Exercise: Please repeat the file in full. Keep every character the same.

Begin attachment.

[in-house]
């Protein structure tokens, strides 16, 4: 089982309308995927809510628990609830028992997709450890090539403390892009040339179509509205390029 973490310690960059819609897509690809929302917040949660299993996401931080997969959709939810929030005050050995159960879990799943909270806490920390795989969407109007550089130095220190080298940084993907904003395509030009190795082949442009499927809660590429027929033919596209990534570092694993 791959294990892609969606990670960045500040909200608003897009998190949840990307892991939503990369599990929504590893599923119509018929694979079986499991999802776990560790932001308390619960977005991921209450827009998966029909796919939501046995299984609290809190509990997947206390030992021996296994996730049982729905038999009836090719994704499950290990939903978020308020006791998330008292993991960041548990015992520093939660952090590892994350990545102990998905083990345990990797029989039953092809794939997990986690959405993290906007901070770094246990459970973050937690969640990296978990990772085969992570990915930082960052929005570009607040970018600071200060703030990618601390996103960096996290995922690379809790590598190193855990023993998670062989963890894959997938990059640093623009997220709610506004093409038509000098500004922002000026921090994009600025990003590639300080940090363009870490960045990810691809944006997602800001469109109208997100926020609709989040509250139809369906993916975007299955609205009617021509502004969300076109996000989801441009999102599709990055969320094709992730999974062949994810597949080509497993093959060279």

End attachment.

[in-house]
């Protein structure tokens, strides 16, 4: 089982309308995927809510628990609830028992997709450890090539403390892009040339179509509205390029 973490310690960059819609897509690809929302917040949660299993996401931080997969959709939810929030005050050995159960879990799943909270806490920390795989969407109007550089130095220190080298940084993907904003395509030009190795082949442009499927809660590429027929033919596209990534570092694993 791959294990892609969606990670960045500040909200608003897009998190949840990307892991939503990369599990929504590893599923119509018929694979079986499991999802776990560790932001308390619960977005991921209450827009998966029909796919939501046995299984609290809190509990997947206390030992021996296994996730049982729905038999009836090719994704499950290990939903978020308020006791998330008292993991960041548990015992520093939660952090590892994350990545102990998905083990345990990797029989039953092809794939997990986690959405993290906007901070770094246990459970973050937690969640990296978990990772085969992570990915930082960052929005570009607040970018600071200060703030990618601390996103960096996290995922690379809790590598190193855990023993998670062989963890894959997938990059640093623009997220709610506004093409038509000098500004922002000026921090994009600025990003590639300080940090363009870490960045990810691809944006997602800001469109109208997100926020609709989040509250139809369906993916975007299955609205009617021509502004969300076109996000989801441009999102599709990055969320094709992730999974062949994810597949080509497993093959060279």